Shared platform and drivetrain components are helping Kia and Hyundai achieve greater styling differentiation than they would if they featured unique mechanicals.
This is according to Hyundai and Kia’s global design president, Peter Schreyer, who added that it frees up funds that can be channelled into better design for both brands.
Speaking at the New York International Auto Show on the day of the world premiere of the third-generation Kia Carnival people mover, the former Audi designer said that this approach has resulted in a very clear brand identification benefits for both marques.
“This is for economics,” he said, “… and it is something that everybody is pursuing.
“It helps to put the costs down and it offers the possibilities for designers and engineers to create different types of cars – and even the possibility of even more different varieties of cars than we would be able to make if I had to develop a new platform all the time.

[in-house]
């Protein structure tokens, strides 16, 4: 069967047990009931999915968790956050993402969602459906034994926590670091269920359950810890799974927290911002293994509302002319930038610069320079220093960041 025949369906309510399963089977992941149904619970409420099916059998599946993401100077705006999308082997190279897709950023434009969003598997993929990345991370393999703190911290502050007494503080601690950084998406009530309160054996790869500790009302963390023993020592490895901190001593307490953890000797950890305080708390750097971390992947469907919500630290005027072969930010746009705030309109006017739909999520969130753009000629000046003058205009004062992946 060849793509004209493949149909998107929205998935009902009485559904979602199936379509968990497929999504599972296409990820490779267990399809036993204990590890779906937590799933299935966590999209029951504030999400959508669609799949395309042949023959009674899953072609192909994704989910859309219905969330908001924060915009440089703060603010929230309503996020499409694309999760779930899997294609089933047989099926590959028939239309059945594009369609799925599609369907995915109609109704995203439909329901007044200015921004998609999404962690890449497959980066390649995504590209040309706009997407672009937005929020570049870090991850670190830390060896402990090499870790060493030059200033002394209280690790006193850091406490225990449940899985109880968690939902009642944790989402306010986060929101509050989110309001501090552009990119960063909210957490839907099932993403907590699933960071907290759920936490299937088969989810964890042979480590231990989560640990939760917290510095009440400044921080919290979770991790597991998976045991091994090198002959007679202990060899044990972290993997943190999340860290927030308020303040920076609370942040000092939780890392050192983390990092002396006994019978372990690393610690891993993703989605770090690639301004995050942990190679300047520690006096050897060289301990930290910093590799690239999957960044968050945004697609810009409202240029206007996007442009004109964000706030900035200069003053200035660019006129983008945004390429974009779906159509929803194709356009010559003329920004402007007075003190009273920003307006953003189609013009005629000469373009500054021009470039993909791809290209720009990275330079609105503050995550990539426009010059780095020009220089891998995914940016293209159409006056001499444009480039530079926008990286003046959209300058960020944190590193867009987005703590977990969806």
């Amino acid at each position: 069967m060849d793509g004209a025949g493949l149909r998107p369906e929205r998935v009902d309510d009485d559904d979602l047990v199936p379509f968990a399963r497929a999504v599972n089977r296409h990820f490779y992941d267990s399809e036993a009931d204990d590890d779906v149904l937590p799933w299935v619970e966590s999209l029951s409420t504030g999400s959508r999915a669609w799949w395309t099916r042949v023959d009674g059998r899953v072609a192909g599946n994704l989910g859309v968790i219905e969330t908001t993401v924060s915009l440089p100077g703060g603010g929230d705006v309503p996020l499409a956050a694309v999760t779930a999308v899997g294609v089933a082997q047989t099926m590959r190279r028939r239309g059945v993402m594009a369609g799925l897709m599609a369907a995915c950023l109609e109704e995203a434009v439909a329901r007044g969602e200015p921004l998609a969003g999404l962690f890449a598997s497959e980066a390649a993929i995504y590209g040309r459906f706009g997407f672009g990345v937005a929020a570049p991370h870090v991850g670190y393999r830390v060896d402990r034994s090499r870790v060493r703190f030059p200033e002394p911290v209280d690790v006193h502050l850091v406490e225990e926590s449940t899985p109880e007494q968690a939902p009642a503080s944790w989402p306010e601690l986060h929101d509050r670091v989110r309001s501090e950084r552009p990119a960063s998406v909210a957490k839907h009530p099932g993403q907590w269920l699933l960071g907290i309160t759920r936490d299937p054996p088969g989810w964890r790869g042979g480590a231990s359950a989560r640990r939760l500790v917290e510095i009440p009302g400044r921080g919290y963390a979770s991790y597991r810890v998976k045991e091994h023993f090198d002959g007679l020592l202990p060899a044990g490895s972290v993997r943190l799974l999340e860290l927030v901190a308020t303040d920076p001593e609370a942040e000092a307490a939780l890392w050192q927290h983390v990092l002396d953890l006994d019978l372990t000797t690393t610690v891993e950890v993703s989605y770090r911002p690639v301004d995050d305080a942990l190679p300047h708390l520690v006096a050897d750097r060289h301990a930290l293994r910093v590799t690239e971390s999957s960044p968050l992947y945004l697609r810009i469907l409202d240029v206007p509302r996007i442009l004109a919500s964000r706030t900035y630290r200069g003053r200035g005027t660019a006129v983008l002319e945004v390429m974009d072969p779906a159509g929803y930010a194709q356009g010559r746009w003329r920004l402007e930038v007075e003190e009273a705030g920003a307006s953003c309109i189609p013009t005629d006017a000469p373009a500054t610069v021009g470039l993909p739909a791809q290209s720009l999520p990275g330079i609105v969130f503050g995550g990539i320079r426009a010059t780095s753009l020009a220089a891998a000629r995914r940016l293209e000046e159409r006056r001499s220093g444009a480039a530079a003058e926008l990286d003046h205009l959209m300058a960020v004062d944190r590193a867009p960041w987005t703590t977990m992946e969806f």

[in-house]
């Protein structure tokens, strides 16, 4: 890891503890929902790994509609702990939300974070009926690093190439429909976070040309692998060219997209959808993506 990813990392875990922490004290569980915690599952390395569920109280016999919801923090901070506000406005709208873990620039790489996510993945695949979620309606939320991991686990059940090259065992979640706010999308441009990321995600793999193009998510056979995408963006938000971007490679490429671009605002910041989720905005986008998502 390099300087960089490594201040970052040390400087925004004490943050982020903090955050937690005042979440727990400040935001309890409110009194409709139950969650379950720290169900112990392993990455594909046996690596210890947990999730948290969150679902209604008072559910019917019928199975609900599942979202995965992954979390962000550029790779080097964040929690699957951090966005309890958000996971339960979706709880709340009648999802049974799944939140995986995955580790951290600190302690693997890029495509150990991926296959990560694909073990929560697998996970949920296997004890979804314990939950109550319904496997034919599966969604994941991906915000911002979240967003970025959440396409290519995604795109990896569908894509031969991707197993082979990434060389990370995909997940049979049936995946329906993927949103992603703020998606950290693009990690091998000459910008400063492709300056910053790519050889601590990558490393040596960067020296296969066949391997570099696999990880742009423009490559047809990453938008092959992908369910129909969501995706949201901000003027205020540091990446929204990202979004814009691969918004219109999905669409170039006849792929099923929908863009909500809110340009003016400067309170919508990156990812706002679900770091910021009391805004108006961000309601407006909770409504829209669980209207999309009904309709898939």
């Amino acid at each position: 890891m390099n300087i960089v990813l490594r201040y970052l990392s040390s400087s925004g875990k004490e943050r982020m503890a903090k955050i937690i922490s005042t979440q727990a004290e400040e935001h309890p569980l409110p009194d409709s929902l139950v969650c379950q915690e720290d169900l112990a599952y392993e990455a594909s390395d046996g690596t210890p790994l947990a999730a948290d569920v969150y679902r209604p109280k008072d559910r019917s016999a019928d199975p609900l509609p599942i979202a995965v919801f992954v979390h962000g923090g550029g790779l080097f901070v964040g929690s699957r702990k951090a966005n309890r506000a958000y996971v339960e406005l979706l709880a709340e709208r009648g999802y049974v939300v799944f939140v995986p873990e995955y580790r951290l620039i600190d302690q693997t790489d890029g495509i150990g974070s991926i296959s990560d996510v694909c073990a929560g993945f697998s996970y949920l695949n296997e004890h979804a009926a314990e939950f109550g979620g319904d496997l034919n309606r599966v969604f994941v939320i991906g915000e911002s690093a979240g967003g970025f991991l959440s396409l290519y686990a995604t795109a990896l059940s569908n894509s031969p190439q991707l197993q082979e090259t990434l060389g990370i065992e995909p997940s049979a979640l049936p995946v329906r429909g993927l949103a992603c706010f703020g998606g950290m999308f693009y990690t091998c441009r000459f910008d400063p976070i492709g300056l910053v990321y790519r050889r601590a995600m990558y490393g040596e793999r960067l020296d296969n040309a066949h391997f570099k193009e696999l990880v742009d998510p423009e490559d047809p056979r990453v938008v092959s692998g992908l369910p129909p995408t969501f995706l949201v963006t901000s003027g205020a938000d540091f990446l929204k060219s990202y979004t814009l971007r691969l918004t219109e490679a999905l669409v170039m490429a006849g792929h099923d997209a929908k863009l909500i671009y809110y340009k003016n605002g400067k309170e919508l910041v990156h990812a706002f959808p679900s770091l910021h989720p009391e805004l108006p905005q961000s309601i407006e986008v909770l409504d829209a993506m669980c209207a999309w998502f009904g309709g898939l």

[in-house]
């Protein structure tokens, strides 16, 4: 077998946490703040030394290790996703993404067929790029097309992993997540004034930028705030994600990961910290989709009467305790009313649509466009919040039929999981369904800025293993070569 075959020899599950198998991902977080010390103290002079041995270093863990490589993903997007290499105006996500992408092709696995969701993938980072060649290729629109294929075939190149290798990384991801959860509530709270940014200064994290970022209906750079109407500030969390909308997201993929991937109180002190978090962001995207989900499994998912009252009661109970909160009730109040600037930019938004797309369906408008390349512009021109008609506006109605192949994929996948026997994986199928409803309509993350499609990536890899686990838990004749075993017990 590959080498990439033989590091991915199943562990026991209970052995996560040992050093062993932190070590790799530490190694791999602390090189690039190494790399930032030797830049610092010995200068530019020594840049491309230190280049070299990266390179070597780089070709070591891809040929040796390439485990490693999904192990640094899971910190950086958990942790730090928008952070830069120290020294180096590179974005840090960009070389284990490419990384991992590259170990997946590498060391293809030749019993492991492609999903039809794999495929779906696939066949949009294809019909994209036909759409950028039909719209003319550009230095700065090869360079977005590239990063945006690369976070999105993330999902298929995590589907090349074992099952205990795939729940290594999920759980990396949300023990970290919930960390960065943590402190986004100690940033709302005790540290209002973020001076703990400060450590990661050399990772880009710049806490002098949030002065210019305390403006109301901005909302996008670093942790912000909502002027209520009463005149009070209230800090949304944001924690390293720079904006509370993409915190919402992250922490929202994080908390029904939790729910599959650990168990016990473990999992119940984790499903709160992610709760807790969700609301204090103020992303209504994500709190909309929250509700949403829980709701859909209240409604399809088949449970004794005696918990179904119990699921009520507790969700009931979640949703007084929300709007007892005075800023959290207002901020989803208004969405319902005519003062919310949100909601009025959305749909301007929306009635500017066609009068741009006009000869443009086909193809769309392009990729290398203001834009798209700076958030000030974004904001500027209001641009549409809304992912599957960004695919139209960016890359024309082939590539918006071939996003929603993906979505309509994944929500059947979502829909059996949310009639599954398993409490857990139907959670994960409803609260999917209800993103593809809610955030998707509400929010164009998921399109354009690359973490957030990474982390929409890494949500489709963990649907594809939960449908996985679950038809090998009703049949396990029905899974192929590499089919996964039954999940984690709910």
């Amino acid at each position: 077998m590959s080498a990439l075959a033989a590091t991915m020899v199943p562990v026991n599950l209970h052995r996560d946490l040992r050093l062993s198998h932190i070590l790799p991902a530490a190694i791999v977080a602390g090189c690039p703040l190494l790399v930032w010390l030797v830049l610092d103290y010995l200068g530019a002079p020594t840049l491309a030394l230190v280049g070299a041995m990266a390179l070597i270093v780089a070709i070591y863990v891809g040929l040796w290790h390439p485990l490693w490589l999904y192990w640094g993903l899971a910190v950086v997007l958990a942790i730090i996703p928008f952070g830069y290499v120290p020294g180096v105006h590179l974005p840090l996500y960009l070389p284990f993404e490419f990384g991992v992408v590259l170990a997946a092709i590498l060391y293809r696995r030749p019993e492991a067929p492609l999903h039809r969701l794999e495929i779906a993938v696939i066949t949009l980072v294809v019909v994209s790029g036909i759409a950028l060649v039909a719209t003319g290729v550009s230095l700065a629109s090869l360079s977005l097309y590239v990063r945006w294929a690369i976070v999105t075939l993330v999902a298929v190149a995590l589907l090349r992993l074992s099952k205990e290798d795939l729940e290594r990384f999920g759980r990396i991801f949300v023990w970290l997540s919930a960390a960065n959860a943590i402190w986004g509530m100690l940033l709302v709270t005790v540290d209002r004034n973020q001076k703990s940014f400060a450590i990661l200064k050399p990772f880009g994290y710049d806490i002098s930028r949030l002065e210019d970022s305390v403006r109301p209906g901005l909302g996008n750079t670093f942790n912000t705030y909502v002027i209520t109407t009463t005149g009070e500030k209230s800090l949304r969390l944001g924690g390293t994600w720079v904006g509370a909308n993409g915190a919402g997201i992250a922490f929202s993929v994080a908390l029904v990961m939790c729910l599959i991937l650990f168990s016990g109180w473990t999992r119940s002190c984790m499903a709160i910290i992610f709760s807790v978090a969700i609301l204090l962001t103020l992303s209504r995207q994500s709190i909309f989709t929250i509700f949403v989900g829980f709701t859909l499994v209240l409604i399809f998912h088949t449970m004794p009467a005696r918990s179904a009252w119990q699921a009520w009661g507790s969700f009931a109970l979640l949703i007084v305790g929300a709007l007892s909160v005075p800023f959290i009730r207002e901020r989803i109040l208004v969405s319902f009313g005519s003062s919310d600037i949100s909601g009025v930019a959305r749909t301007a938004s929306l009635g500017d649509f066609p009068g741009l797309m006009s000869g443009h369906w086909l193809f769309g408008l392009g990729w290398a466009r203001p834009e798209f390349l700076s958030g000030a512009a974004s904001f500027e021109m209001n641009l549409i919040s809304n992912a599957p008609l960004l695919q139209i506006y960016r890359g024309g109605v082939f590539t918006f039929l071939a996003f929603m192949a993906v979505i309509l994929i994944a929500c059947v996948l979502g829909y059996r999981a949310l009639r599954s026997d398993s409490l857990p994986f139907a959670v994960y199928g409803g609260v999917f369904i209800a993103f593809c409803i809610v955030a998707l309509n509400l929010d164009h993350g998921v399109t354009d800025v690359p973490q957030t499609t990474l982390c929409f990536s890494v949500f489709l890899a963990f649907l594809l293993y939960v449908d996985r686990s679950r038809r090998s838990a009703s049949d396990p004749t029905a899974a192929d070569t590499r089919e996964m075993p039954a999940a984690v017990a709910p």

“So it is a very natural thing.”
Last year, Mr Schreyer described to Wheels that the current models that Kia and Hyundai offer respectively as being like the difference between a snowflake for the former and a raindrop for the latter.
“Kia is more youthful, more of the challenger, fresher and somehow still perceived as a new brand,” he said.
“Meanwhile Hyundai is more about elegance – and without the negative connotation – more on the classic side.”
While Mr Schreyer joined Kia Motors in 2006 and quickly helped to radicalise what were hitherto considered dull and derivative looking vehicle styles, his tenure as concurrent design boss at Hyundai has only been in effect for about 18 months.
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